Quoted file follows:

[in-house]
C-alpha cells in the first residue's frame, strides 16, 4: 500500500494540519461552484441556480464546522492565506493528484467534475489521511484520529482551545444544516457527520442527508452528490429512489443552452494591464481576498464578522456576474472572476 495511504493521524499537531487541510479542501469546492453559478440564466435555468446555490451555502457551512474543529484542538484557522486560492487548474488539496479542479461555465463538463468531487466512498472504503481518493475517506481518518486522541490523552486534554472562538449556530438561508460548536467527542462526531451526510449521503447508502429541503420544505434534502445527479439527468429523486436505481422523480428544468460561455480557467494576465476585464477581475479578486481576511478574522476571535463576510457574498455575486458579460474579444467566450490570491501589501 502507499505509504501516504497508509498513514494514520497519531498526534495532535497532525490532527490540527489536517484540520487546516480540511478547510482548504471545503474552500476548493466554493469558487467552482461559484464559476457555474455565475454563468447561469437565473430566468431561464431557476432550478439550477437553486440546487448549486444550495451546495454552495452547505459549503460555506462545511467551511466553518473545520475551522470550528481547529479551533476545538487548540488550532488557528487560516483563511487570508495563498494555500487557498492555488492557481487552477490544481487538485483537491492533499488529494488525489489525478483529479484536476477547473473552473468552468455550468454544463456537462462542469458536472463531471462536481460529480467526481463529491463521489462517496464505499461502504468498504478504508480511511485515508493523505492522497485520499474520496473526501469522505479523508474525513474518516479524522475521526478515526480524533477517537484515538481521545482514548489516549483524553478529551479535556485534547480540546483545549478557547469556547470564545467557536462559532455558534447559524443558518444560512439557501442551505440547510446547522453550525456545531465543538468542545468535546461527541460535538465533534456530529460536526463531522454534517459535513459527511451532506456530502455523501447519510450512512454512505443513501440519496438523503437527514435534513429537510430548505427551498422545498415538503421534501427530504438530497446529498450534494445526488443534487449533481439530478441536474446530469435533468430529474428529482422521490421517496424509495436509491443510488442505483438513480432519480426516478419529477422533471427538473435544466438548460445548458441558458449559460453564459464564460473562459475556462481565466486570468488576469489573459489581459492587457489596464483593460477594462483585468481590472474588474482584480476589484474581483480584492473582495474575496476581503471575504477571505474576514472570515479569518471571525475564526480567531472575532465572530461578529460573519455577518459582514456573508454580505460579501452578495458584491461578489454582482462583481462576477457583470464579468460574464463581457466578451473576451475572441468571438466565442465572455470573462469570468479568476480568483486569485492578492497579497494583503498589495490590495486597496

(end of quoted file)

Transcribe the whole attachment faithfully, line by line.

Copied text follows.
[in-house]
C-alpha cells in the first residue's frame, strides 16, 4: 500500500494540519461552484441556480464546522492565506493528484467534475489521511484520529482551545444544516457527520442527508452528490429512489443552452494591464481576498464578522456576474472572476 495511504493521524499537531487541510479542501469546492453559478440564466435555468446555490451555502457551512474543529484542538484557522486560492487548474488539496479542479461555465463538463468531487466512498472504503481518493475517506481518518486522541490523552486534554472562538449556530438561508460548536467527542462526531451526510449521503447508502429541503420544505434534502445527479439527468429523486436505481422523480428544468460561455480557467494576465476585464477581475479578486481576511478574522476571535463576510457574498455575486458579460474579444467566450490570491501589501 502507499505509504501516504497508509498513514494514520497519531498526534495532535497532525490532527490540527489536517484540520487546516480540511478547510482548504471545503474552500476548493466554493469558487467552482461559484464559476457555474455565475454563468447561469437565473430566468431561464431557476432550478439550477437553486440546487448549486444550495451546495454552495452547505459549503460555506462545511467551511466553518473545520475551522470550528481547529479551533476545538487548540488550532488557528487560516483563511487570508495563498494555500487557498492555488492557481487552477490544481487538485483537491492533499488529494488525489489525478483529479484536476477547473473552473468552468455550468454544463456537462462542469458536472463531471462536481460529480467526481463529491463521489462517496464505499461502504468498504478504508480511511485515508493523505492522497485520499474520496473526501469522505479523508474525513474518516479524522475521526478515526480524533477517537484515538481521545482514548489516549483524553478529551479535556485534547480540546483545549478557547469556547470564545467557536462559532455558534447559524443558518444560512439557501442551505440547510446547522453550525456545531465543538468542545468535546461527541460535538465533534456530529460536526463531522454534517459535513459527511451532506456530502455523501447519510450512512454512505443513501440519496438523503437527514435534513429537510430548505427551498422545498415538503421534501427530504438530497446529498450534494445526488443534487449533481439530478441536474446530469435533468430529474428529482422521490421517496424509495436509491443510488442505483438513480432519480426516478419529477422533471427538473435544466438548460445548458441558458449559460453564459464564460473562459475556462481565466486570468488576469489573459489581459492587457489596464483593460477594462483585468481590472474588474482584480476589484474581483480584492473582495474575496476581503471575504477571505474576514472570515479569518471571525475564526480567531472575532465572530461578529460573519455577518459582514456573508454580505460579501452578495458584491461578489454582482462583481462576477457583470464579468460574464463581457466578451473576451475572441468571438466565442465572455470573462469570468479568476480568483486569485492578492497579497494583503498589495490590495486597496